I’m not delusional about my past, I remember the bad at least as well as I remember the good. That’s why I think it might be about more than preserving time, it might actually be about preserving that person I was at a given moment – I may not have always liked my life, but I generally liked myself. That’s why the present can’t be overlooked and forgotten while we sink too deeply into the past – we need to set something aside for the future too. On that note, I think I’ll go and pour myself a glass of wine (while I still can) to go with my ice-cream and enjoy a nice summer evening, here and now… because who knows what’s to follow. Cheers! 🙂

In response to WordPress Weekly Discover Challenge – For Posterity.

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18 thoughts on “Preserving Time

  1. Young, old, aging… hah, in my perspective when we put measure in something or even count, we get old. Have fun and you’ll always be a kid. The only difference between those is maturity, where we are aware and alert to our own reflexes while life throws us every lemon. 80s forevahhh.

    Liked by 1 person

  2. Hi Ana – well this was a nice read – and 24 Huh!’ Well it is hard to believe the 90s were 20 years ago – and for me – I was shocked because we were talking about memories from 1988- and in two years that will be 30 years! 30! And so you are right – I much prefer saying the 80s – or the 90s…..

    And for me – I don’t mind getting older – but have to pinch myself sometime when I think it cannot be 2016! Like really?

    Also – the biggest gap I feel is from 2001 – my spouse and I made big (pivotal) life decisions and it was also 911 – and sometimes it feels like one year ago – or like yesterday! That is a hard gap for me to process – 15 years????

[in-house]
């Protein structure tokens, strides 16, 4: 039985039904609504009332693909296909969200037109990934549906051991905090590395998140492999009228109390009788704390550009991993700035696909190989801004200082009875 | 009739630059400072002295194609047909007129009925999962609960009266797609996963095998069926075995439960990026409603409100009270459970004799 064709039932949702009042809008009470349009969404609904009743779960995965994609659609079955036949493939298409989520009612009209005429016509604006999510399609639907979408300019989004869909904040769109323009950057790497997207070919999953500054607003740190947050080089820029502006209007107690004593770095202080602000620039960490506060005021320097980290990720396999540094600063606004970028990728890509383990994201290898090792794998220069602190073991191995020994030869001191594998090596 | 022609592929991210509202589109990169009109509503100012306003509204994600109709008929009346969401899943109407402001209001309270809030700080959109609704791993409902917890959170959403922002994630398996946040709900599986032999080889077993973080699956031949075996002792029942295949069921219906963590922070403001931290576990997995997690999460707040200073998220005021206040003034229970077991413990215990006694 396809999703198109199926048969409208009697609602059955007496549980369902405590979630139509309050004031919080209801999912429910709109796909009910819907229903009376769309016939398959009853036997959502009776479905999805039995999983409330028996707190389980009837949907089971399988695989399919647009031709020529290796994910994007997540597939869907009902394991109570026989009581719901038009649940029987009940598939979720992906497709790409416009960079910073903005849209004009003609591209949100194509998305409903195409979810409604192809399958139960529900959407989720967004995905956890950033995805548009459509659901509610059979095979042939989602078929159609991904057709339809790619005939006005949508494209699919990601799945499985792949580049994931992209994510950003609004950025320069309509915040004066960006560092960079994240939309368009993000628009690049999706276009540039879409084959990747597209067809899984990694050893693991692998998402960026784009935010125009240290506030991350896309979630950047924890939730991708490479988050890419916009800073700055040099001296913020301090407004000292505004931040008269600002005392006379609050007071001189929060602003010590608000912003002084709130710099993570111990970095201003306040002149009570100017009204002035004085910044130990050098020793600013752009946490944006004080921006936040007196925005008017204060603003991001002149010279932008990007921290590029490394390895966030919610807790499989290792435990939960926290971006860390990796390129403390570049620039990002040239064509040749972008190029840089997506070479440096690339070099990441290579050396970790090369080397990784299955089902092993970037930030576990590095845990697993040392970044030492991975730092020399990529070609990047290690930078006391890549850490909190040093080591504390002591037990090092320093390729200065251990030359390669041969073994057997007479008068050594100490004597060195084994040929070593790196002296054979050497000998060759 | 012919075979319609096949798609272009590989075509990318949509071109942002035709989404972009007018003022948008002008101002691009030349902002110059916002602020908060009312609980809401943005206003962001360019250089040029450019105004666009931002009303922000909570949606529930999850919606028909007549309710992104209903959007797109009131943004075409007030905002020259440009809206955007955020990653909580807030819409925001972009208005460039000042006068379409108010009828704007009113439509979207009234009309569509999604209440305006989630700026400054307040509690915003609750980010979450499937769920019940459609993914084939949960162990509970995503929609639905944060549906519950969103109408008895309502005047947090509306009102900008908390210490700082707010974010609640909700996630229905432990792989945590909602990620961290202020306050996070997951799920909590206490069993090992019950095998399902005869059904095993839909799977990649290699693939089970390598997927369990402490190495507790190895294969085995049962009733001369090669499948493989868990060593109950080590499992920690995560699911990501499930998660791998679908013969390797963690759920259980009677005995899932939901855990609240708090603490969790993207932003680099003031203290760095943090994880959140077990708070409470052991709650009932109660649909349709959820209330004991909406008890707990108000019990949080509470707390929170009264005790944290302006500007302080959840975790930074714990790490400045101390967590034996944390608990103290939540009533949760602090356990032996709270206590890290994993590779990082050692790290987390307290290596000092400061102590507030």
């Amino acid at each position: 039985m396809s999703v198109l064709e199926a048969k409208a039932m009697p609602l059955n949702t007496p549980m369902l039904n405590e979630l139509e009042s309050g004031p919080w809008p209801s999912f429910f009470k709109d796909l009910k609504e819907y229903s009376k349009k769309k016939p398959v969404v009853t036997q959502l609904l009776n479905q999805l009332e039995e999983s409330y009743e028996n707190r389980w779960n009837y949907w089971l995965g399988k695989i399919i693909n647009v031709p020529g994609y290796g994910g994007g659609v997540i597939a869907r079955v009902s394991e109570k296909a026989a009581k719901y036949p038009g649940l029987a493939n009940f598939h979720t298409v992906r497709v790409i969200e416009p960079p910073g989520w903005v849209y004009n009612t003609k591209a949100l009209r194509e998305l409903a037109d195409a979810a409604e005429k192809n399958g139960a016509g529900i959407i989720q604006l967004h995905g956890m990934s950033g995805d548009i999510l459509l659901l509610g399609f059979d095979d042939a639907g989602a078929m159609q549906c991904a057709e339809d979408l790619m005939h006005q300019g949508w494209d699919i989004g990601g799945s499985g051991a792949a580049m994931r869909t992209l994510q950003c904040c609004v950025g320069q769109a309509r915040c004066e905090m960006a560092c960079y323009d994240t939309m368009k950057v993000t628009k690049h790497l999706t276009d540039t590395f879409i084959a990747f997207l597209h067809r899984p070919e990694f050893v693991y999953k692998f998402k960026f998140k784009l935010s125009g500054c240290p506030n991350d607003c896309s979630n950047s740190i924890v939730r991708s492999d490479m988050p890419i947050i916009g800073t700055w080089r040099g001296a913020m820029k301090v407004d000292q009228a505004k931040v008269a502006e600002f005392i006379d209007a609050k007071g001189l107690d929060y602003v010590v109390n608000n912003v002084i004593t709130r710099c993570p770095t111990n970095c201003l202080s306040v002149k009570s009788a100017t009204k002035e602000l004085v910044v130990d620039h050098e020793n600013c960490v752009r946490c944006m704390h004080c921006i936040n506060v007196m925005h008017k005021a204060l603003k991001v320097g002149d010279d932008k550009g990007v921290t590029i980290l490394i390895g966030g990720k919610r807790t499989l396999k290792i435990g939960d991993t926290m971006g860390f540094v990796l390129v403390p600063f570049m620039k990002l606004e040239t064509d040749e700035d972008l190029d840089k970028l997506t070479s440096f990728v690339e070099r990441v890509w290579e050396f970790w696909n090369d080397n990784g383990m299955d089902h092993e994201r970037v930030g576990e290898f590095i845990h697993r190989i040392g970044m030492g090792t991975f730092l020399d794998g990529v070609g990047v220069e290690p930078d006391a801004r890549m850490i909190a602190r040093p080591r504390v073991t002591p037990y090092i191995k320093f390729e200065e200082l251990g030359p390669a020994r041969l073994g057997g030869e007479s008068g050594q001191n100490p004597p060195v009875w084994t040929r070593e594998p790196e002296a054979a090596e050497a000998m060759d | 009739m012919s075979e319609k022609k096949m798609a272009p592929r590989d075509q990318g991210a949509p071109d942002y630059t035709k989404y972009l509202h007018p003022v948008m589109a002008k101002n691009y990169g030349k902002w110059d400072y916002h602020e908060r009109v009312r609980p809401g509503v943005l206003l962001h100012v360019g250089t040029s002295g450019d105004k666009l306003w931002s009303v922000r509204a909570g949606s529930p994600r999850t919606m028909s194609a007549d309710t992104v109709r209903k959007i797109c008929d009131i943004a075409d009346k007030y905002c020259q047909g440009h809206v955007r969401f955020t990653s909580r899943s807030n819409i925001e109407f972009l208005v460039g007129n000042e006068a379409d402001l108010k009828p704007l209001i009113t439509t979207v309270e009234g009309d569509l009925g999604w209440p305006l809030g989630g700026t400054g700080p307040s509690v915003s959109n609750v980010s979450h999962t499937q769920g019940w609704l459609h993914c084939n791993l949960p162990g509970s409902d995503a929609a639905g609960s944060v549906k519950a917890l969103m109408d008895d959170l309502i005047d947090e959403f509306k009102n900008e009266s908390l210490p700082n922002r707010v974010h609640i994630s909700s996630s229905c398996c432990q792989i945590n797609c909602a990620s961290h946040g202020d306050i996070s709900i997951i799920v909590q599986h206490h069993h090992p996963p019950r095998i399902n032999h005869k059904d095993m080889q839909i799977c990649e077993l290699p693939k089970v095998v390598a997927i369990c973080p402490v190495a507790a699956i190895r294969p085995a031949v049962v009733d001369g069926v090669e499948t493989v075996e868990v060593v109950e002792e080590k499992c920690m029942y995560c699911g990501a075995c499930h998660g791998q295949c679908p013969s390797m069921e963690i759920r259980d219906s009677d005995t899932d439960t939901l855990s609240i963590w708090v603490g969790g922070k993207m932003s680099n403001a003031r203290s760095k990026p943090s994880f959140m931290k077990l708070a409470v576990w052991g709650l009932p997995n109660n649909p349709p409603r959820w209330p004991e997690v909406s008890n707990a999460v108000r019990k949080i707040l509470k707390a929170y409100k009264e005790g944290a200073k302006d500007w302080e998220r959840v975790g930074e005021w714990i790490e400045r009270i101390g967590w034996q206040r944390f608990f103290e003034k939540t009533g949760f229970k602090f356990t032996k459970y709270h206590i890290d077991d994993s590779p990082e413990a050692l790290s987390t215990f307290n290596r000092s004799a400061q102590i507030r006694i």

Liked by 1 person

    • Wow… I remember being unable to look away fr0m the TV on 9.11… I kept thinking, somebody had to say none of that was true, that’s how unbelievable those horrific moments felt to me, living in a different part of the world. All of that feels recent. Yet it feels like a lifetime ago as well, not long after that I moved away and started a completely new and different stage of my life, so I just can’t picture myself in that place anymore. The duality of time can be so tricky sometimes…
      Anyway, I’m sticking with the ’80s and ’90s, 30 or 20 years ago just doesn’t have as nice a ring to it 😉 . If others want to do the math, that’s their problem 🙂 .

      Liked by 1 person

      • I agree – let them do the math – and by the way – I keep seeing John Bon Jovi in more ads – we watched a jason bourne movie over the weekend and I guess there are many ads he has made – and they are all about turning back time – because I guess the DVR service he is promoting is reminding folks they can “turn back time” =- and I think there were like 8 commercials during our movie – might be an exaggeration – but what a fun idea – and he still has the gray hair – ha! and one more side note – he sure has aged gracefully…..

        Liked by 2 people

  3. Wow, this was such an interesting and thought-provoking post! It was an eye-opener to hear that a desire to preserve a time could actually be a desire to preserve the person we were at that time. It’s kind of sad that we don’t always love and embrace the person we are now and that we have a desire to hold on to our past selves though, especially because we are stuck making the most out of being the person we are now.
    Ack I can’t believe that the 90’s is now 20 years ago. That’s so mind-boggling!

    Liked by 2 people

    • So I’m not the only one taken by surprise of the ’90s having been 20 years ago 🙂 .
      Personally, I choose to believe we can be fond of more than one version of ourselves, the same way we can care about more persons at once. But you’re right, sometimes we hold on to the past so tightly, that we’ve got no more strength left to appreciate and improve our present self.

      Liked by 2 people